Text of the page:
The year we stopped to view the Heavener Runestone, I was privileged to get to spend part of the afternoon with Mrs. Farley, who, at the time, was 84 years old. Like me, her time of climbing in and out of canyons had passed, but the interest and concern for the truth were still there. She has since passed away, but her work remains, much to the chagrin of professional archaeologists and their friends who work mightily to see it ignored.  Mrs. Farley told me when we talked, that professional archaeologists had really been nasty toward her. I can believe it. Anyone who dares to deviate from the politically correct “norm” will be in for rough sledding.

Before she passed away, Mrs. Farley had written a good-sized book called In Plain Sight dealing with much of what she found over the years, and much of it was in plain sight if people knew what to look for and were willing to look. Mrs. Farley’s book is still available from Amazon.com, although they are asking $80 for it. For anyone really interested, you might check out the Heavener Runestone State Park in Heavener, Oklahoma which is where I got my copy and when I bought it they were asking $37 for it. I don’t know what it would cost now, but it wouldn’t hurt to check with the state park in Heavener.

There have been several books published about this subject. For those interested, you might check out two by Barry Fell, Saga America and America B.C. I’ve read both and there is definitely food for thought there for those who have never thought in this area. As I am going to do at least one more article on this subject, I will list a few more books in the next installment. The two books by Barry Fell mentioned here are both available on Amazon.com

To be continued.


4 thoughts on “Political Correctness Reigns–Even In Archaeology

  1. Al,

    I am glad that you mentioned this topic. In studying some family history on Clan Sinclair, I came across one of those politically incorrect pieces of information. In an article entitled ‘Orcadian Argonauts’, it says “The old documents also mention a country called Huitrammanaland or Whiteman’s Land, otherwise Irland it Mikla, or Great Ireland, supposed to include North and South Carolina, Georgia and Florida. Hrafu, a Limerick trader reported this land to Thorfinn the Great, Earl of Orkney. There is a tradition amoung the Shawnoe Indians, who emigrated some years ago from Florida and settled in Ohio, that Florida was inhabited by white people who used iron insturments.” I found the passage intriguing. With greater frequency, I have been encountering such passages in old books. It shows that the Vikings (Thorfinn the Great) knew of the land and apparently some of them inhabited it. Whether or not it is politically correct, it is history worth discovering.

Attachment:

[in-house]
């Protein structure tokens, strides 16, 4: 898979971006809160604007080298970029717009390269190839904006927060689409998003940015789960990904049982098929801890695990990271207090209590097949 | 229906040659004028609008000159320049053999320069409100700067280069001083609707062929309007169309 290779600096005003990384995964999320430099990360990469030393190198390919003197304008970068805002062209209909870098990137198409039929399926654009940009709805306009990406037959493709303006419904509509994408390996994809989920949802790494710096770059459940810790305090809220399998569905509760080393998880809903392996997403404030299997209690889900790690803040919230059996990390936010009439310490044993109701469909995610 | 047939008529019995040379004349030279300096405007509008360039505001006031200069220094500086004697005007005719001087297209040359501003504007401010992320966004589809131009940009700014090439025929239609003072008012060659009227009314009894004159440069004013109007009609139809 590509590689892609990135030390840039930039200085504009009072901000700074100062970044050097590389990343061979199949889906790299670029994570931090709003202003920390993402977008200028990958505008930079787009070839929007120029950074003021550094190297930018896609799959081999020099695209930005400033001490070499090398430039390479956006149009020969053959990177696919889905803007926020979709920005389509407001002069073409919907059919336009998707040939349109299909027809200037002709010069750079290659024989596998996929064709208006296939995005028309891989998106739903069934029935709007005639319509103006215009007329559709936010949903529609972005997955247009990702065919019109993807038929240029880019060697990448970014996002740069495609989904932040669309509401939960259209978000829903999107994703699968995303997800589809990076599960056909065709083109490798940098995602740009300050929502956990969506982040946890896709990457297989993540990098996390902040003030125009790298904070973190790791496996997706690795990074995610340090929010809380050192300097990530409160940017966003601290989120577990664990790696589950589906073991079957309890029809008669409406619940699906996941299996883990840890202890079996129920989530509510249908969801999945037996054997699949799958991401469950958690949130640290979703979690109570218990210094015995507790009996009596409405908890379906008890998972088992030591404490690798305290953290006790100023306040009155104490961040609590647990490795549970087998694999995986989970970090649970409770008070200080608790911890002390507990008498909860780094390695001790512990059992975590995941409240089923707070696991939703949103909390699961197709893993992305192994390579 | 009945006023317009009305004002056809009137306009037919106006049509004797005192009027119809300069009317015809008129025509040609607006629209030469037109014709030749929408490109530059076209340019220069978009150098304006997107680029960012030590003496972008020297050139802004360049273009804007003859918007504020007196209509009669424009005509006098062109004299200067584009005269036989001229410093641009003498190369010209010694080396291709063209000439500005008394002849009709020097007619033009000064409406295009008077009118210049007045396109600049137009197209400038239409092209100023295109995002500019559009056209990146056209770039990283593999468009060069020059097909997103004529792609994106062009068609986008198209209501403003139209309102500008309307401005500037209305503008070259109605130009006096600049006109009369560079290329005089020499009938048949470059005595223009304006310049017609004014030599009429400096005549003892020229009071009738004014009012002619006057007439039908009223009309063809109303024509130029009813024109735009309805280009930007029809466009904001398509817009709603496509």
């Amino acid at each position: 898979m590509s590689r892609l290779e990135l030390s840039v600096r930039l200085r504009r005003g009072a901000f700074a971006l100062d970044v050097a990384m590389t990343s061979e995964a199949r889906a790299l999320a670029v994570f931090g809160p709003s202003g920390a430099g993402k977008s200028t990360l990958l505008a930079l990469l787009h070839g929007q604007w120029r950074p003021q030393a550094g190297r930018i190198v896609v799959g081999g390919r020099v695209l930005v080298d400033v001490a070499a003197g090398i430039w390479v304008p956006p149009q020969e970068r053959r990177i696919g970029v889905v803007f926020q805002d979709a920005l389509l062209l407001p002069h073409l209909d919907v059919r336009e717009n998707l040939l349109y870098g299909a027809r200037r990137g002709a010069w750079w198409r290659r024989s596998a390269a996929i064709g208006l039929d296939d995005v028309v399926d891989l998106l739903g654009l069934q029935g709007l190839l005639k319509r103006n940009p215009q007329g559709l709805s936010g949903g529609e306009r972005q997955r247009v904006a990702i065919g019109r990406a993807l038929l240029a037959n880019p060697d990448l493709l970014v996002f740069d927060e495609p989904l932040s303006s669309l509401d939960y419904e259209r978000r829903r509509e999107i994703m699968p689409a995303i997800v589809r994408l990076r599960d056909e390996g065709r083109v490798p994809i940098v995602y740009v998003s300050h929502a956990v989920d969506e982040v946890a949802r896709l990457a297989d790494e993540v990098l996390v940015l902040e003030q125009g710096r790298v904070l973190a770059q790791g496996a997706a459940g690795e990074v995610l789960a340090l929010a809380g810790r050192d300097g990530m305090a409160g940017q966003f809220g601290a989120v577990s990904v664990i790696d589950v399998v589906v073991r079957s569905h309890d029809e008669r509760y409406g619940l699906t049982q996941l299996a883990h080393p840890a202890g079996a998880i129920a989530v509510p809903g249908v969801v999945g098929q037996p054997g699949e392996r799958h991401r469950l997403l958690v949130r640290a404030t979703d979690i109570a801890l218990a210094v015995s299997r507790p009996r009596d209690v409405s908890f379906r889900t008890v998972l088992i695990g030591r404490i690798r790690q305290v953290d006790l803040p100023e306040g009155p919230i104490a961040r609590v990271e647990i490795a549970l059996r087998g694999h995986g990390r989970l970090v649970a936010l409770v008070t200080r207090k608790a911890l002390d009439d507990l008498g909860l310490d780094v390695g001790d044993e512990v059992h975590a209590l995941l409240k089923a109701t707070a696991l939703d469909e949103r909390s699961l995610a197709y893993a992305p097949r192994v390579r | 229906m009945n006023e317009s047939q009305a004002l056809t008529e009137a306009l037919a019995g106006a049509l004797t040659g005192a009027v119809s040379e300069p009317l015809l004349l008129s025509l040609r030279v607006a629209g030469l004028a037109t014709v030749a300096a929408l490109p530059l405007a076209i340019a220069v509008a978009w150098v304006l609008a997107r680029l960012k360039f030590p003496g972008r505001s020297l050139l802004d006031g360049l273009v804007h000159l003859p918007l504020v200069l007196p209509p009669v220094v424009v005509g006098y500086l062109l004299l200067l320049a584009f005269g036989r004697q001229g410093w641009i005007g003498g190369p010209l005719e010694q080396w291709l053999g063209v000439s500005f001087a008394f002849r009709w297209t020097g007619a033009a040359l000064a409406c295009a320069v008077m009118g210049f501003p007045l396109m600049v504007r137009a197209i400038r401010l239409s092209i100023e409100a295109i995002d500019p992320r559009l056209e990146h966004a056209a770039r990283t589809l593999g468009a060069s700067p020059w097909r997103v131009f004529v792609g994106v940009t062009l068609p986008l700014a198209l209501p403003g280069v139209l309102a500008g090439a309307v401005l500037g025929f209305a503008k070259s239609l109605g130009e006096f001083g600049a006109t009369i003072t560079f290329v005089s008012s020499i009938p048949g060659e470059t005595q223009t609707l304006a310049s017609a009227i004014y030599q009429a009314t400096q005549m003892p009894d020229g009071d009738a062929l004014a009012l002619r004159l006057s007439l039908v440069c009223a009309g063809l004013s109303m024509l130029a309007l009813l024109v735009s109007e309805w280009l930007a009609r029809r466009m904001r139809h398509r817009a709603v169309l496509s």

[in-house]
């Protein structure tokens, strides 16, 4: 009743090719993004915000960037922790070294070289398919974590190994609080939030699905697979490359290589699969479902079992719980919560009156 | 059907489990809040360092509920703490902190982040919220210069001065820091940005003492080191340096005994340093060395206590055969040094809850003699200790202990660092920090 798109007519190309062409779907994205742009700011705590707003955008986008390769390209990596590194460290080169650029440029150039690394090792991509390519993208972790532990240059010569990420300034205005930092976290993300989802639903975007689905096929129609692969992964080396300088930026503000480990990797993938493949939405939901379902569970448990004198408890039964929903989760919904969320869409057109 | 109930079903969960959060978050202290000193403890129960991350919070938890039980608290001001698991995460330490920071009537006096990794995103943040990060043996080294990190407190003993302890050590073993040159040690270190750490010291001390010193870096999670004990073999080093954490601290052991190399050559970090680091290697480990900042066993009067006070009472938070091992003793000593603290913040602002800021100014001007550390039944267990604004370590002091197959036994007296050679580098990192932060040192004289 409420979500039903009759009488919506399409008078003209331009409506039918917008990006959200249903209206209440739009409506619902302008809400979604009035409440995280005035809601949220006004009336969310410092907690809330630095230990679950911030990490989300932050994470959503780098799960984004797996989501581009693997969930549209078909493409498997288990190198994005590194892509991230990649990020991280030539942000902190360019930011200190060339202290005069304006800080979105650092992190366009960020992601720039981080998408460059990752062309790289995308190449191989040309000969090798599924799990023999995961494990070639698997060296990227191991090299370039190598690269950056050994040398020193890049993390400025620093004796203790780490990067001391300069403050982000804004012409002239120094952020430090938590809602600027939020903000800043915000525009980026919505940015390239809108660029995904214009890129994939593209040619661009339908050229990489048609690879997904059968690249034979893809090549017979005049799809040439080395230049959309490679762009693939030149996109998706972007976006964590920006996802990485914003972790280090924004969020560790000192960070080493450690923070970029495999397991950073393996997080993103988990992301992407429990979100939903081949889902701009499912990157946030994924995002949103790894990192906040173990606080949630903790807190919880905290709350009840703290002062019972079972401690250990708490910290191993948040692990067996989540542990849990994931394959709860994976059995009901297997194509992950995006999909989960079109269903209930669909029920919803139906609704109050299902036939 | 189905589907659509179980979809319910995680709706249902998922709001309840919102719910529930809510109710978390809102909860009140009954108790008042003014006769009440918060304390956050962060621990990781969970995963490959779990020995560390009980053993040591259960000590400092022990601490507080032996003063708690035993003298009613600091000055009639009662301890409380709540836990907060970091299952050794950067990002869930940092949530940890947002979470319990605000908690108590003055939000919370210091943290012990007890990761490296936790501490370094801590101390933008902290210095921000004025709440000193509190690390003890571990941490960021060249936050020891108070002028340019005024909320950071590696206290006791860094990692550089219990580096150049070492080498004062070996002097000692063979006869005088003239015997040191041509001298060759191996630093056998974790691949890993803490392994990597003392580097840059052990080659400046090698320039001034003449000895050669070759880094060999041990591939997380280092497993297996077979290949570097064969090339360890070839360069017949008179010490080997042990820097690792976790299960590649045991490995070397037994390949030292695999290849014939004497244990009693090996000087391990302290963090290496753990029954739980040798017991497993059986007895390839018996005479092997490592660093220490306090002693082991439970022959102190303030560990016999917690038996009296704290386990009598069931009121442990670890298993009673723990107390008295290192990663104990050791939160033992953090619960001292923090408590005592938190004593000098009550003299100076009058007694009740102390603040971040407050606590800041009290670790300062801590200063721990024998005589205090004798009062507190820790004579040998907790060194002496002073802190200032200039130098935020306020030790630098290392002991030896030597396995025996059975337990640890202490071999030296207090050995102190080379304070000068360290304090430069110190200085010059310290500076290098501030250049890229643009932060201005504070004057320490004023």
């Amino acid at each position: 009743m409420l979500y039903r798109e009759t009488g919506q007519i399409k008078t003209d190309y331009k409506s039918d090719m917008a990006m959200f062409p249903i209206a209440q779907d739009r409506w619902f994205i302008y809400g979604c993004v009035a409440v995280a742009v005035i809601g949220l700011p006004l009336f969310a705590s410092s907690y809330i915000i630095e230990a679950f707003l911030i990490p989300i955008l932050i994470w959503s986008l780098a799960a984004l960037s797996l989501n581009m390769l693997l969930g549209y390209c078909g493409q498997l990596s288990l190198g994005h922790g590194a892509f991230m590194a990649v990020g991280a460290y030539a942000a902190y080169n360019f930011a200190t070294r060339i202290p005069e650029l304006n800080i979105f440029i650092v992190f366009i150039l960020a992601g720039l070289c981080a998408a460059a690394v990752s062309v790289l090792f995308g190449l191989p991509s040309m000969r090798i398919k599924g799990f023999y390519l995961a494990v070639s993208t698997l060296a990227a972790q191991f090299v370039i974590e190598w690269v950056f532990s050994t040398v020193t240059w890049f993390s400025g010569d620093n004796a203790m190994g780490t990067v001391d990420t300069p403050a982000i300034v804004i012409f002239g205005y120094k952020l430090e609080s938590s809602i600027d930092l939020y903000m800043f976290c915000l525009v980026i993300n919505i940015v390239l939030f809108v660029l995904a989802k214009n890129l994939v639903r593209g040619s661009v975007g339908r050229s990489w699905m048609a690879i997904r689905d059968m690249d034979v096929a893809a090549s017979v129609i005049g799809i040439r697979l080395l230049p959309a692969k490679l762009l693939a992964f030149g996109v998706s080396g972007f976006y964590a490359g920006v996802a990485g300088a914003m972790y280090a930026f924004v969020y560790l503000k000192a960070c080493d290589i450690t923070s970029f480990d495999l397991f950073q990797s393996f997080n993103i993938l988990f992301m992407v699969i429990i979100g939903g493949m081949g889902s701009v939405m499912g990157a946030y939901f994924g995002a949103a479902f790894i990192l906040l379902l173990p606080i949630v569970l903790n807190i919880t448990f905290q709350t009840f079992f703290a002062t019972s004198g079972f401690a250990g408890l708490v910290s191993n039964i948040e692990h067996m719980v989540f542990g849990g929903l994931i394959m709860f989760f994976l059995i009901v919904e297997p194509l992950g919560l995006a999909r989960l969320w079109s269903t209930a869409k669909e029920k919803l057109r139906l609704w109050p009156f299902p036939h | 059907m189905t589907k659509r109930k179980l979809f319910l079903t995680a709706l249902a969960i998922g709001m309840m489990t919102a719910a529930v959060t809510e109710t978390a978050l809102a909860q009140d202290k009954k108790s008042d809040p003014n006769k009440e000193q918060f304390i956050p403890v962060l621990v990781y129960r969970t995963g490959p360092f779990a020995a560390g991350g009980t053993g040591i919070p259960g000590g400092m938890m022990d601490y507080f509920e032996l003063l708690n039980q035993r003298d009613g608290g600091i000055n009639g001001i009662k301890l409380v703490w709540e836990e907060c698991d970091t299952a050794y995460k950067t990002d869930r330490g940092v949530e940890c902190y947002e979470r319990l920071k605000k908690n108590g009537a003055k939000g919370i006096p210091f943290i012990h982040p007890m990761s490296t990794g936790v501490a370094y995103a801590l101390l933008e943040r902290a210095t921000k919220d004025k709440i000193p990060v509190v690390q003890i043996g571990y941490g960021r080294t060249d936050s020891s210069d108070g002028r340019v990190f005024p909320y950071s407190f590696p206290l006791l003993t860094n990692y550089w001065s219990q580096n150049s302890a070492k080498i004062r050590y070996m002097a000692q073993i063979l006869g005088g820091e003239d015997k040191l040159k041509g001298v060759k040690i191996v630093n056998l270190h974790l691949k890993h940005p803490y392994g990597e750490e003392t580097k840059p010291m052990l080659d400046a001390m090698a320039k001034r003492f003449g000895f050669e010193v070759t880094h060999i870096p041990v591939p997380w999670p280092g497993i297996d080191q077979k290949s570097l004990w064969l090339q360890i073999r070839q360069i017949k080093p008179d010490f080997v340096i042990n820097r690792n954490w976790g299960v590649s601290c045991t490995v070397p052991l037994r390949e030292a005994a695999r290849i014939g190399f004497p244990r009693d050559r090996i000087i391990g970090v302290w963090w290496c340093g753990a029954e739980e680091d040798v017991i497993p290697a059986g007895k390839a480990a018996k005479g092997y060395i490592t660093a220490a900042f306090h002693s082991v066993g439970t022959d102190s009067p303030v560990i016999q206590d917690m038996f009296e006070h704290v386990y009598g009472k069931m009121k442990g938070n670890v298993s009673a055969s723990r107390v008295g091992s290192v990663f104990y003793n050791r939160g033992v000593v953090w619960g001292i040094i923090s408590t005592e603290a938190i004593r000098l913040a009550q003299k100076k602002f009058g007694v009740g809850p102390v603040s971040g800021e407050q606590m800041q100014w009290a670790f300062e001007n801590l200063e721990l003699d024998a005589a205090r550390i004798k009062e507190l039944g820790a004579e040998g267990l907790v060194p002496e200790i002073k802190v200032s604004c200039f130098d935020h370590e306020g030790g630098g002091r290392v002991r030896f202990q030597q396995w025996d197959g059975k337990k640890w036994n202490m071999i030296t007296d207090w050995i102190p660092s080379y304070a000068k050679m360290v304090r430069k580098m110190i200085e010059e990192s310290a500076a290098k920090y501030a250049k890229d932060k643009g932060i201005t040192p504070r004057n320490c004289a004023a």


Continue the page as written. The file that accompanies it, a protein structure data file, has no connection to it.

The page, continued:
• Jeff,
      Supposedly there was a whole country of white folks south of where the Vikings were supposed to have gotten. I think Ive got a couple books here dealing with it. Have to go back and check. They were supposed to be Celts too, which interests me with my part Scottish ancestry.

  2. What mysteries lay buried in the Smithsonian never to see the light of day because they dont line up with evolutionary world view. We live in an area of Adeana/Hopwell ( so called ) culture burial mounds. The mounds were exhumed in the 1800s and 12 ft tall skeletons with copper jewelry, double sets of teeth and six fingers and toes were found. Of course we now know that ” Amateur archaeologist”  of the 1800’s were morons who still read the Bible, had no real Education and thus cant be trusted in there findings . This subject is a favorite of mine also AL . Too many things do not fit the slop we were force fed in school. Have you looked into the Melungian  theory? Ive dug around a bit and ,and it seems that a lot of Appalachin folks  are not quite “Pure Anglo Saxon . I had  a DNA profile  done  and found some interesting branches on my family tree. Led God be true , and every man a liar! Looking forward to your next blog. Ron


    • Ron,
      I’ve heard of all kinds of tales from different people about stuff having been sent to the Smithsonian, only to get “lost” before it could be studied. I’d be willing to bet there might be a pattern here.